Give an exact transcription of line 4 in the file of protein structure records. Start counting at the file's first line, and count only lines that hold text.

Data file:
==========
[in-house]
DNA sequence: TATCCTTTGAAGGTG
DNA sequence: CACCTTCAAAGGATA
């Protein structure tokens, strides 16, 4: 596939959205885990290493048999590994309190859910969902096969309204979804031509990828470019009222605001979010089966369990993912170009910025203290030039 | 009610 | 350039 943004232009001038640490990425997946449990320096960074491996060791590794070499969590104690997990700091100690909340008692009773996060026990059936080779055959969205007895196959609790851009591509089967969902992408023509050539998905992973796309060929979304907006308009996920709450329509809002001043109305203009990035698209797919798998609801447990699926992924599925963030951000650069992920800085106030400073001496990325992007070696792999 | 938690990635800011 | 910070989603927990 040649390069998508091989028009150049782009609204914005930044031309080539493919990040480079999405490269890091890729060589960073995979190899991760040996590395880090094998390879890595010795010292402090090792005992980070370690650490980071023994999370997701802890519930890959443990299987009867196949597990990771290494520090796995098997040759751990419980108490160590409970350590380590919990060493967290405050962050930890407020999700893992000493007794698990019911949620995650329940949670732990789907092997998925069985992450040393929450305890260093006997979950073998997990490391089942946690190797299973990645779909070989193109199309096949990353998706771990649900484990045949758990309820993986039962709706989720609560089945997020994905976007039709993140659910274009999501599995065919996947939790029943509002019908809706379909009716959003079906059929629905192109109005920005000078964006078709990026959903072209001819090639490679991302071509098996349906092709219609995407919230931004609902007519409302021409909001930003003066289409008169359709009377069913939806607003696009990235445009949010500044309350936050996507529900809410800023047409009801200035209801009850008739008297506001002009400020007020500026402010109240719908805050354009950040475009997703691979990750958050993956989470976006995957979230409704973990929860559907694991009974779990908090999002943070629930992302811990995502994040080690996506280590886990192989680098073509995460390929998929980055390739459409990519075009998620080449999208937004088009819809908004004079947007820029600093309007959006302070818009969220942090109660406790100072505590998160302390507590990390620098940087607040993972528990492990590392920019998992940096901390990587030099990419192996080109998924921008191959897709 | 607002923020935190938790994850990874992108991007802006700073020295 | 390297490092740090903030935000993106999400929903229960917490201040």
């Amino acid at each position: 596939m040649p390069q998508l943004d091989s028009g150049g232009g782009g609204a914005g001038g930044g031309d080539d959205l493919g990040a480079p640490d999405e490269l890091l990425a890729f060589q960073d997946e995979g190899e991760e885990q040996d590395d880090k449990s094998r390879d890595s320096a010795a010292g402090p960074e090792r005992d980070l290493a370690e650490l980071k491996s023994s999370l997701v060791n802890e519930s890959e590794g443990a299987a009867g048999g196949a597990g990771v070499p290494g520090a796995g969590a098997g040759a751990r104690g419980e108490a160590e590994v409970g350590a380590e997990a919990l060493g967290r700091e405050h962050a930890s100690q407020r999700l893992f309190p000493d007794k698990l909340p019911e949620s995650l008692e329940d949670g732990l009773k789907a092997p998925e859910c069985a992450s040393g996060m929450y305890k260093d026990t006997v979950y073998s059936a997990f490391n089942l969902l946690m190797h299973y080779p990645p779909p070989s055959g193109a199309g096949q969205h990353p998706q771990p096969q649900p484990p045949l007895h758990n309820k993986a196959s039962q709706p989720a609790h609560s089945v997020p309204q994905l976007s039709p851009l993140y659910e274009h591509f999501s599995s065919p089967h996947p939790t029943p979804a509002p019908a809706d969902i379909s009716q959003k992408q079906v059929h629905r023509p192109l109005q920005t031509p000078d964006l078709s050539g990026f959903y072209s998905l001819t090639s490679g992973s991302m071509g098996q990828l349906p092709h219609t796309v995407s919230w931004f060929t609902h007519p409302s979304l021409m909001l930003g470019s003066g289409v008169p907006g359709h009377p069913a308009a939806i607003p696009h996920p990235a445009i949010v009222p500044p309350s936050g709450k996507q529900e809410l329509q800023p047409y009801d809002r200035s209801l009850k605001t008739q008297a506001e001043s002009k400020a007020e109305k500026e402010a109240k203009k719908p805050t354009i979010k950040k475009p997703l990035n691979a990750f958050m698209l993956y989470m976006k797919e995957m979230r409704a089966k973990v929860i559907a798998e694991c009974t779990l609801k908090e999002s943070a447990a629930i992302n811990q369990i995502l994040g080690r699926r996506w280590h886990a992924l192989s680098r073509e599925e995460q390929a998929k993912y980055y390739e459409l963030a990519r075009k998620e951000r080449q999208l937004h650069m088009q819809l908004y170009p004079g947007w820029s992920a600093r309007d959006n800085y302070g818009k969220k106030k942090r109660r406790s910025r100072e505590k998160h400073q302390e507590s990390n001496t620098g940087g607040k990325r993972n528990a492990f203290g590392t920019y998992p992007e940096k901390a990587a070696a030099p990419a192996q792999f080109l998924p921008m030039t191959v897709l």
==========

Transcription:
């Protein structure tokens, strides 16, 4: 596939959205885990290493048999590994309190859910969902096969309204979804031509990828470019009222605001979010089966369990993912170009910025203290030039 | 009610 | 350039 943004232009001038640490990425997946449990320096960074491996060791590794070499969590104690997990700091100690909340008692009773996060026990059936080779055959969205007895196959609790851009591509089967969902992408023509050539998905992973796309060929979304907006308009996920709450329509809002001043109305203009990035698209797919798998609801447990699926992924599925963030951000650069992920800085106030400073001496990325992007070696792999 | 938690990635800011 | 910070989603927990 040649390069998508091989028009150049782009609204914005930044031309080539493919990040480079999405490269890091890729060589960073995979190899991760040996590395880090094998390879890595010795010292402090090792005992980070370690650490980071023994999370997701802890519930890959443990299987009867196949597990990771290494520090796995098997040759751990419980108490160590409970350590380590919990060493967290405050962050930890407020999700893992000493007794698990019911949620995650329940949670732990789907092997998925069985992450040393929450305890260093006997979950073998997990490391089942946690190797299973990645779909070989193109199309096949990353998706771990649900484990045949758990309820993986039962709706989720609560089945997020994905976007039709993140659910274009999501599995065919996947939790029943509002019908809706379909009716959003079906059929629905192109109005920005000078964006078709990026959903072209001819090639490679991302071509098996349906092709219609995407919230931004609902007519409302021409909001930003003066289409008169359709009377069913939806607003696009990235445009949010500044309350936050996507529900809410800023047409009801200035209801009850008739008297506001002009400020007020500026402010109240719908805050354009950040475009997703691979990750958050993956989470976006995957979230409704973990929860559907694991009974779990908090999002943070629930992302811990995502994040080690996506280590886990192989680098073509995460390929998929980055390739459409990519075009998620080449999208937004088009819809908004004079947007820029600093309007959006302070818009969220942090109660406790100072505590998160302390507590990390620098940087607040993972528990492990590392920019998992940096901390990587030099990419192996080109998924921008191959897709 | 607002923020935190938790994850990874992108991007802006700073020295 | 390297490092740090903030935000993106999400929903229960917490201040």